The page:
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Friday, June 16, 2006 


A worn out bicycle rides slowly along a dirt road towards the Masinda Cassava Cooperative Society, a small white building surrounded by rolling hills blanketed in cassava trees. The sun has barely risen, and roosters can be heard crowing in the distance. The rider, a boy in his late teens from one of the surrounding villages, balances two 40 kg bags of cassava root on the back of the bike as he navigates around the potholes that dot the road. The rider is met by two young workers, and they exchange casual greetings: 'Mwazudka bwanji?', 'Ah, Ndazudka bwino!'. As the two workers help the rider unload his goods, a half dozen other workers notice that a new shipment has arrived, pause their work building an extension to the plant, and gravitate towards the processing area.

One of the men yanks on the pull cord of a diesel engine, and a cassava grating machine roars into action, breaking the relative quiet of the morning. Another yells 'Madzi!' to get his coworker 50 yards away to start the water pumps. One man is washing the roots and dumping them into the grater's hopper, while another is using his hands to guide the roots towards the spinning grating wheel while getting sprayed with pulp from the machine. The grated root pulp is collected by another man and dumped into a sieve to separate the pulpy waste from the starchy matter. Everyone laughs as the water hose comes apart and soaks one of the workers. With containers balanced on their heads, women carry away the waste from the sieve, which is later dried in the sun and sold as livestock feed. The starchy water from the sieve collects in sedimentation channels, where it is left for a few hours while the starch collects at the bottom. When all of the roots have gone through the grater and the sieve, the women and some of the men clean up the water and pulp that has covered nearly everything and sight. After a brief break, the people move back to the other jobs that need to be done around the plant--there is always something that needs to fixed or improved. When a few hours have passed, the water is drained from the channels, and the white starch is left to dry for a few minutes before being collected and left to dry in the sun. On a busy day, another load of Cassava root will be brought in the afternoon and processed late into the night.

This is the daily routine at the cassava processing plant where I'm working during my placement with IITA. My job is to build and test some new processing equipment, and look for ways that the plant can be improved. Specifically, I'm working with the senior engineer to design a new cassava grating machine to replace the current one that is not durable enough and often needs to be repaired. I'll also be introducing and testing a pulverizing machine that will increase the starch extraction rate (more starch given the same amount of cassava root) and solar drying chambers that should speed up the drying process and leave cleaner, higher quality starch. For a student interested in science and engineering, it's a pretty great job: working on building new machines, and getting to do tests out in the field.

But is this what's right for increasing the capacity of the plant and the development of the area? Is introducing this new equipment the best way to spend the money? Are these purely technical improvements what the people around the Masinda plant need? These are the questions that have to asked before any action should be taken. In Nkhotakota, where the plant is located, cassava is the staple crop and you can see it being grown everywhere. The supply is there. Also, the market for cassava starch is improving. The demand is there. So it would be a worthwhile investment to try and improve the capacity of the plant. Technical improvements to the plant could improve the capacity, but will not be effective if the workers don't have the human capacity to properly use and maintain the equipment, or manage the increased plant throughput.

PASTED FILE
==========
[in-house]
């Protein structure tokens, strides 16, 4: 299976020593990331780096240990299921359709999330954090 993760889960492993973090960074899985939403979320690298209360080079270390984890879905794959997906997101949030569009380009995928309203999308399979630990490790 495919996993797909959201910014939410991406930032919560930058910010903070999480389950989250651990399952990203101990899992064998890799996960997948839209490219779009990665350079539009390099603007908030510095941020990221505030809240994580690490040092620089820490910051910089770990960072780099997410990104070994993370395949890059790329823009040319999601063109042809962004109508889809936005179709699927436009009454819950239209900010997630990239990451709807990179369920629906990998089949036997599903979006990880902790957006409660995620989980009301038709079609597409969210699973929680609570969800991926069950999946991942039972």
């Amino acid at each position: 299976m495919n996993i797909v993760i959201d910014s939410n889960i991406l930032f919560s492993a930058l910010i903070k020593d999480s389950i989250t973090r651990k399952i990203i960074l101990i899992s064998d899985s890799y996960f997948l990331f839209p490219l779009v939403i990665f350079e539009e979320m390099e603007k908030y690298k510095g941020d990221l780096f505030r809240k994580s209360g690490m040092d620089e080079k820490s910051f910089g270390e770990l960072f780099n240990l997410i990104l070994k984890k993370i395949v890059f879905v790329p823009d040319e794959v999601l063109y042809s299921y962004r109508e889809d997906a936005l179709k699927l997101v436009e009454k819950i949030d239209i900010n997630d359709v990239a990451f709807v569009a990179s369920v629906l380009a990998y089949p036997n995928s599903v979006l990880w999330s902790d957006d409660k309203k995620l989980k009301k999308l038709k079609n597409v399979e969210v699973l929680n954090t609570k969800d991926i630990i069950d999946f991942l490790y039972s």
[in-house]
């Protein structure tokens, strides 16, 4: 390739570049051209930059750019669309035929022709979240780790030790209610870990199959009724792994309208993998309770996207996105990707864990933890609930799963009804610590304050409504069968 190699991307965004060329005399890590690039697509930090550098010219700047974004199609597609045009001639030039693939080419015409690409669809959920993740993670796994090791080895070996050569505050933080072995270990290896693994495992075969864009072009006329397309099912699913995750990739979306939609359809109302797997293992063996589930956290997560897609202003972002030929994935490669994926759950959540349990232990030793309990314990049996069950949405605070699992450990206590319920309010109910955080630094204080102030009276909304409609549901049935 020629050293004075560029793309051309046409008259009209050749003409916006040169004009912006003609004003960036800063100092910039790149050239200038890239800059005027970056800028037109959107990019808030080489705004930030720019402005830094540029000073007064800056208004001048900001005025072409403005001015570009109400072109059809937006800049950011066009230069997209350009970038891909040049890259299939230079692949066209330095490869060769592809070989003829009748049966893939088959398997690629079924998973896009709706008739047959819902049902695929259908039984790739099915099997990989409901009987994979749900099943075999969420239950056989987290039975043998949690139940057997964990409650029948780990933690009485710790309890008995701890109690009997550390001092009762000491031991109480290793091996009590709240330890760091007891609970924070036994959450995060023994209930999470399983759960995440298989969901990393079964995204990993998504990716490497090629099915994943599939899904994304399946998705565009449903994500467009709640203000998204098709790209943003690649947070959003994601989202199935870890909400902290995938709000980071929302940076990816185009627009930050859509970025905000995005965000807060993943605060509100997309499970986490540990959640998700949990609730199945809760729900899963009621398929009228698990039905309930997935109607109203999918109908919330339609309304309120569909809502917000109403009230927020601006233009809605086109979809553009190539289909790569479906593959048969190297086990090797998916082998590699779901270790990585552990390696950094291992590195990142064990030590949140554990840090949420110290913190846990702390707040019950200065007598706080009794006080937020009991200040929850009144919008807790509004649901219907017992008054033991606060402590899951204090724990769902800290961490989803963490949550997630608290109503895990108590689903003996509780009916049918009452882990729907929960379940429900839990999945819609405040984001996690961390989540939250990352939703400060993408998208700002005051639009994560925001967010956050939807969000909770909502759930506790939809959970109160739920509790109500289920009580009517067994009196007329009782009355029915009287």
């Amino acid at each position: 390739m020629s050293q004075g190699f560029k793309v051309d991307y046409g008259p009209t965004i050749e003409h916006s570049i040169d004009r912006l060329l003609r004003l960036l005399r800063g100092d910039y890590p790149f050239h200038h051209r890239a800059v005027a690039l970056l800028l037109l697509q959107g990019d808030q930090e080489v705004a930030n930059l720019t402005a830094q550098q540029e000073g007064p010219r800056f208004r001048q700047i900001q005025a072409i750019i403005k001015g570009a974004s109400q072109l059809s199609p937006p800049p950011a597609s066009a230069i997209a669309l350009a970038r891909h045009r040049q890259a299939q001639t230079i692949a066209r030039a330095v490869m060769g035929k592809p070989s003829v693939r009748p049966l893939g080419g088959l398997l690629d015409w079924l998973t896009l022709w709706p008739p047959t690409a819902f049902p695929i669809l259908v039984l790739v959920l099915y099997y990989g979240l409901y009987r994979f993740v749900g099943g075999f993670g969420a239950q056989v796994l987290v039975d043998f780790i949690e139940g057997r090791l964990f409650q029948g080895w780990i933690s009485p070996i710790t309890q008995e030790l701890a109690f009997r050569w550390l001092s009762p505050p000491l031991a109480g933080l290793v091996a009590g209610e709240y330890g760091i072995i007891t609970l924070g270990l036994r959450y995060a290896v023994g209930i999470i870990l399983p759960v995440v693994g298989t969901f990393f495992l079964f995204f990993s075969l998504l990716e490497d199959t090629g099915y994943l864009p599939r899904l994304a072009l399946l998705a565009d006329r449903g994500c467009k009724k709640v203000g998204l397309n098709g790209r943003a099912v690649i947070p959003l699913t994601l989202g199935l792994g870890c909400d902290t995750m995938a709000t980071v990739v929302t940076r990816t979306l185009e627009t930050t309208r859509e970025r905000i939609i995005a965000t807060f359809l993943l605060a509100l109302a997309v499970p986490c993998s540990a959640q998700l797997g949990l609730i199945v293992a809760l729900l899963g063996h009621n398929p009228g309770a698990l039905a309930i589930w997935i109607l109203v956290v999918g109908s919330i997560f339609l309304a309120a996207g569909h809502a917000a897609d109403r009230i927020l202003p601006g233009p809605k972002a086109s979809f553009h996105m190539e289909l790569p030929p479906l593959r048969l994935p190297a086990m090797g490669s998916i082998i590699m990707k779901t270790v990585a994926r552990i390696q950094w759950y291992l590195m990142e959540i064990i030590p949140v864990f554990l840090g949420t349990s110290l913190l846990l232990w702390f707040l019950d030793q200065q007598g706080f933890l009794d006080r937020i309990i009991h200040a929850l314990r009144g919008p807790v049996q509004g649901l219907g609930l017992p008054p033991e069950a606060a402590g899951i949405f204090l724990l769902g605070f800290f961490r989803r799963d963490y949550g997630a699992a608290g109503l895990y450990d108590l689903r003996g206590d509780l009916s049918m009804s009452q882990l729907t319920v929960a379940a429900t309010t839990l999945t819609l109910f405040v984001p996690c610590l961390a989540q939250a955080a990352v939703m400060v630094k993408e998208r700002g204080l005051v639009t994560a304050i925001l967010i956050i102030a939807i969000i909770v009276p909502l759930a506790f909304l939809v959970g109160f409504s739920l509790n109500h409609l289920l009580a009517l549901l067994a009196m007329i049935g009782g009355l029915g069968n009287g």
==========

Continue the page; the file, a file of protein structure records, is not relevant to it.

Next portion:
I've recently come back from a short preliminary assessment of the Masinda plant, where I learned about how the plant operated and did some quick tests of the new equipment. I saw a striking example of how the need for human capacity improvements can outweight the need for physical capacity improvements. The diesel engines on the machines, which operate under pretty stressful conditions, often breakdown. My coworker, the senior engineer, or another mechanic from town can sometimes come to fix the problem, but usually a breakdown results in anywhere from a few hours to a few days of downtime. Cassava root has to be processed with a day or two of being harvested, so there is no hope of just letting things pile up to be processed when things are running again. One of the workers is a born tinkerer. He has taught himself basic engine repair, and is called upon whenever there is an issue. The thought that jumped to my head was that this guy should be trained as a mechanic and given adequate tools so that the Masinda plant will always have someone around to fix the problems that arise. The problem is that he can't read. The organization would be hesitant to invest in sending him to a school because his chances of success would be practically nil. What about sending to work with a mechanic as an apprentice? I'm hoping that while I'm here we can find a way to address this and other issues, and try to build up the capacity at Masinda.

Hey there, I sent you a posting but it showed up with the other original ones from the beginning of your trip, check there for comments....the people there really do work hard dont they, lots of physical work and long days...must be pretty hot too for them to work and loud by the sound of how those machines work. Cant imagine what cassava tastes like, should try and describe it...take care

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